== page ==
These Ghosts Are Family by Maisy Card

This book continues to haunt me….

These Ghosts Are Family is Maisy Card’s debut novel that features a multi-generational narration from 1700s to 2000s.

These Ghosts Are Family opens with the revelation of Stanford Solomon’s three decade long secret- he is not who he says he is. Thirty years ago, Stanford Solomon, who is actually Abel Paisley assumed the identity of his best friend, Solomon who died during a work accident. Abel who was working in England at the time used the death of his friend as an opportunity to assume a new identity and sever the relationship he had with his wife and children back home in Jamaica. With age and knowing he doesn’t have long to life Abel reaches out to the daughter he left back in Jamaica. Irene Paisley, a home health aide shows up to attend to a man who turns out to be the father she’s mourned all her life.

 

It is through Abel’s revelation that we see a sequence of events that spans the 1700s to present day.  Maisy Card introduces us to the Paisley family tree at the beginning of the book and we see how each person is touched in some way by Abel’s decision to fake his death. There are those “ghosts” who precedes Abel, and not being able to break those generational curses, Abel ends up going down a path to which there is no return. We see how these “curses” are played out in the lives of those he left behind in Jamaica, his wife Vera, his children, and the lives of those who knows Abel as Stanford Solomon.

 

I think this was a very ambitious book, in some ways it paid off and in other ways it did not. Here is what worked for me:

  • The individual stories of the Paisley family. I felt that Card really showed in a unique way how the decision of Abel affected those around him. There was no shortage of trauma or struggle for each character due to the lack of a father figure or being raised by a single mother.  I felt that Card did a great job of showcasing how we are all “haunted” in different ways by different things. This was clear when Vincent, who is Vera’s brother commented that all Vera remembers is the bad and that how his mother treated her “wasn’t bad”.  I could not get enough of the effects of how one man’s decision chartered the course of those around him.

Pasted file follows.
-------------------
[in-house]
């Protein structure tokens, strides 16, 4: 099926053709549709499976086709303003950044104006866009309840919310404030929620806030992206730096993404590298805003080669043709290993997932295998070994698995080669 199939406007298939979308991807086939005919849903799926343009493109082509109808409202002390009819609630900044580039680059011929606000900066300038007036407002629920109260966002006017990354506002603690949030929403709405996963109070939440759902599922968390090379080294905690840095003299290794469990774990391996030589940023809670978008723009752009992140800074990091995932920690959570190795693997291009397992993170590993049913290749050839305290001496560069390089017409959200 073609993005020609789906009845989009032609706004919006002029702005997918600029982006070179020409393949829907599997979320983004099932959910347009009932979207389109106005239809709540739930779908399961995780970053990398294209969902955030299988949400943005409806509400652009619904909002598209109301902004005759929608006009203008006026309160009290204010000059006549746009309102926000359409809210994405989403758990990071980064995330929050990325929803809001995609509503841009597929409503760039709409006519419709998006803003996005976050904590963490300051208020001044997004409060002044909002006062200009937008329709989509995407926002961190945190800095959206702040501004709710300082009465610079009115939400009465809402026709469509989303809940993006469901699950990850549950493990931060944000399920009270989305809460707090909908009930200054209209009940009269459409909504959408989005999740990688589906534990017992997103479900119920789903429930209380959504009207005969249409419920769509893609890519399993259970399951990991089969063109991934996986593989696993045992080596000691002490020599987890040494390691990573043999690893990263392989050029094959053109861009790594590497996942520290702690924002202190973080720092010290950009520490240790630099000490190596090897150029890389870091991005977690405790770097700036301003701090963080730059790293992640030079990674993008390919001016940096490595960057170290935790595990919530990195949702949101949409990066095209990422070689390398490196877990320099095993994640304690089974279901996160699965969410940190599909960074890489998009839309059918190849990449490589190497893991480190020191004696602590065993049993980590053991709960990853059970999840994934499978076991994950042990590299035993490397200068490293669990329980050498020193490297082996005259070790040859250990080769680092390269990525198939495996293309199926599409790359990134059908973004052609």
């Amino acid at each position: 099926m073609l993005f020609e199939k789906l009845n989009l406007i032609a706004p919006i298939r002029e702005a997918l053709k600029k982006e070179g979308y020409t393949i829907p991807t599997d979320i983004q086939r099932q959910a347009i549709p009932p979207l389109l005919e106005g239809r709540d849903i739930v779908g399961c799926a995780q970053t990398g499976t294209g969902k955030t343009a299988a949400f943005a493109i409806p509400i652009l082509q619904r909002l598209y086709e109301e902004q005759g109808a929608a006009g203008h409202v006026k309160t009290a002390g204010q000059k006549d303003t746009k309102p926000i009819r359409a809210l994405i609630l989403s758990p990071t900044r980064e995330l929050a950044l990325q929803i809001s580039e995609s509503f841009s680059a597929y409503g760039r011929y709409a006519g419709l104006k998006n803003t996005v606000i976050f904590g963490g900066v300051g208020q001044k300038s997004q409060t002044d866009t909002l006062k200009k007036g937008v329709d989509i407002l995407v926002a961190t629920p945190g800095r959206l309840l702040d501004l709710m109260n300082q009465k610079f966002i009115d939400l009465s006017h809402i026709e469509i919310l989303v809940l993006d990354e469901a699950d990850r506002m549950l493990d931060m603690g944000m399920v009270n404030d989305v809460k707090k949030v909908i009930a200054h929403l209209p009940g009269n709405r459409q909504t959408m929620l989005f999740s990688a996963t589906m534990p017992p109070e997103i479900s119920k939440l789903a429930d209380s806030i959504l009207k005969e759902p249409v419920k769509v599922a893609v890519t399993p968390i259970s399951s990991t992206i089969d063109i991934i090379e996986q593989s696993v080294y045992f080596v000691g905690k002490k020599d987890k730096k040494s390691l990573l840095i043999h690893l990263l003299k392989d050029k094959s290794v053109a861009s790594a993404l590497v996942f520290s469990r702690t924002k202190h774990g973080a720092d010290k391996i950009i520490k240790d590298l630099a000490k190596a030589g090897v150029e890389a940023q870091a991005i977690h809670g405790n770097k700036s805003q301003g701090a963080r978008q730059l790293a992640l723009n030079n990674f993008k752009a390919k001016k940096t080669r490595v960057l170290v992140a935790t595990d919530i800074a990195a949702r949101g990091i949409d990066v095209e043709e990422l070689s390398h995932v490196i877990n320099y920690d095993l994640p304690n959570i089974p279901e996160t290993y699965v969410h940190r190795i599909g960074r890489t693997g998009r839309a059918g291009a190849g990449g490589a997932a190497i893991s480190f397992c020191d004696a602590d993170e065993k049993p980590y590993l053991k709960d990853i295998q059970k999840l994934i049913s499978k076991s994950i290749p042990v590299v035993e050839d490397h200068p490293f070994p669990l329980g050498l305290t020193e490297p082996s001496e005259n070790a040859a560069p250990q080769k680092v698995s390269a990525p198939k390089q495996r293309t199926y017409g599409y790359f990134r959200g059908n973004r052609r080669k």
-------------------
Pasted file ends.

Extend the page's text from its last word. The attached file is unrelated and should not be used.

• The authenticity and research of the book. I loved how authentic the book felt. As a Jamaican I am always keen to read books that feel Jamaican and I felt Card did a great job of capturing all the cultural and historical nuances of Jamaica and Jamaicans. I particularly loved her use of Patois in the book- it was just right and it felt real and not overdone. There was also the use of Folklore, which tied in perfectly with the book.

 

  • The freshness and intoxicating read. I devoured this book; I could not stop reading it. For a debut novel it was very strong and well written for the most part. I know people who are not familiar with Patois might struggle a bit but that does not take away from how great the writing is in this book.

 

While I enjoyed the book, there are some things that did not work for me:

  • I felt the book was not as cohesive enough and would have worked better as a short story collection. The transitions in POV felt jarring at some points and in general the book would have read better as a collection of individual stories as opposed to one story. There were times where someone persons who were not on the Paisley family tree, but they were featured a lot in the book.

 

  • While I get the “Homegoing” reference in that we hear from one person at the beginning of the book but we don’t necessarily hear from them as the story continues with the following generation. I felt this was not as seamlessly executed as I wanted it to be. At some points it worked, but other times I had to keep flipping back to the family tree to piece together who is talking and where they fall in the grand scheme of things. I also wanted to hear more from Abel.

 

  • Earlier I said the book was ambitious and what I mean by that is, it tried to do a lot. In some instances it worked but in other instances I was left wondering, “did I miss something?”. This book easily needed 100-150 more pages to properly build out where Card wanted to go. I felt the ending was very abrupt and I am still not sure what happened there.

 

  • While I get the reference to “ghost” I felt that Card really beat us over the head with the inclusion of some form of ghost or haunting in each chapter. I could have done with a little easing up from the ghost narrative.

Overall, a really solid debut novel. I really enjoyed reading it and the “what did not work” really did not take away in a big way because I was utterly enthralled with the Paisley family tree. I am so excited to read more from Card because she’s got a strong, very distinct voice that I know I will never get tired of hearing from.

I highly recommend picking this book up

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